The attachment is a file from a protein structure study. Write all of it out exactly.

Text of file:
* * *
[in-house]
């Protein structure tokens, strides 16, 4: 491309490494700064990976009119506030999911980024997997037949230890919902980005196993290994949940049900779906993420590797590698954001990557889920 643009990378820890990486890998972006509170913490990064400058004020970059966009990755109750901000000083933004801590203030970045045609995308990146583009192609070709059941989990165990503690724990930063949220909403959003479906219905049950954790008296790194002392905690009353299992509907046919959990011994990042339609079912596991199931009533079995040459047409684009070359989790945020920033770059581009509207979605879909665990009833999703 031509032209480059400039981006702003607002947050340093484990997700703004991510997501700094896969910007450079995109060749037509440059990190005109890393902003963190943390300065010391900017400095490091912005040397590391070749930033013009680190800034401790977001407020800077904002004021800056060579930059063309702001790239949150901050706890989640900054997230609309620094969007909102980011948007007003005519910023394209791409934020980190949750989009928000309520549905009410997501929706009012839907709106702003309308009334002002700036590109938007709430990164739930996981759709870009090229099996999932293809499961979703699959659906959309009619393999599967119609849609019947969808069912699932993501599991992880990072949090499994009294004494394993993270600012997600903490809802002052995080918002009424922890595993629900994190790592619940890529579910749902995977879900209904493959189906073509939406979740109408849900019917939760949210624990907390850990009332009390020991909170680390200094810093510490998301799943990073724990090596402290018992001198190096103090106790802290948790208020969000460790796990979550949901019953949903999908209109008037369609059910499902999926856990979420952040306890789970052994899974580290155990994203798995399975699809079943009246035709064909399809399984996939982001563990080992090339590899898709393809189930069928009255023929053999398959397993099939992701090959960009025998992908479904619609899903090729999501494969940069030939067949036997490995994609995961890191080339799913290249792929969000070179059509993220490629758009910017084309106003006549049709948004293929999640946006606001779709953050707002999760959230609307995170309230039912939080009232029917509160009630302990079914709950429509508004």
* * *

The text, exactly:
[in-house]
């Protein structure tokens, strides 16, 4: 491309490494700064990976009119506030999911980024997997037949230890919902980005196993290994949940049900779906993420590797590698954001990557889920 643009990378820890990486890998972006509170913490990064400058004020970059966009990755109750901000000083933004801590203030970045045609995308990146583009192609070709059941989990165990503690724990930063949220909403959003479906219905049950954790008296790194002392905690009353299992509907046919959990011994990042339609079912596991199931009533079995040459047409684009070359989790945020920033770059581009509207979605879909665990009833999703 031509032209480059400039981006702003607002947050340093484990997700703004991510997501700094896969910007450079995109060749037509440059990190005109890393902003963190943390300065010391900017400095490091912005040397590391070749930033013009680190800034401790977001407020800077904002004021800056060579930059063309702001790239949150901050706890989640900054997230609309620094969007909102980011948007007003005519910023394209791409934020980190949750989009928000309520549905009410997501929706009012839907709106702003309308009334002002700036590109938007709430990164739930996981759709870009090229099996999932293809499961979703699959659906959309009619393999599967119609849609019947969808069912699932993501599991992880990072949090499994009294004494394993993270600012997600903490809802002052995080918002009424922890595993629900994190790592619940890529579910749902995977879900209904493959189906073509939406979740109408849900019917939760949210624990907390850990009332009390020991909170680390200094810093510490998301799943990073724990090596402290018992001198190096103090106790802290948790208020969000460790796990979550949901019953949903999908209109008037369609059910499902999926856990979420952040306890789970052994899974580290155990994203798995399975699809079943009246035709064909399809399984996939982001563990080992090339590899898709393809189930069928009255023929053999398959397993099939992701090959960009025998992908479904619609899903090729999501494969940069030939067949036997490995994609995961890191080339799913290249792929969000070179059509993220490629758009910017084309106003006549049709948004293929999640946006606001779709953050707002999760959230609307995170309230039912939080009232029917509160009630302990079914709950429509508004």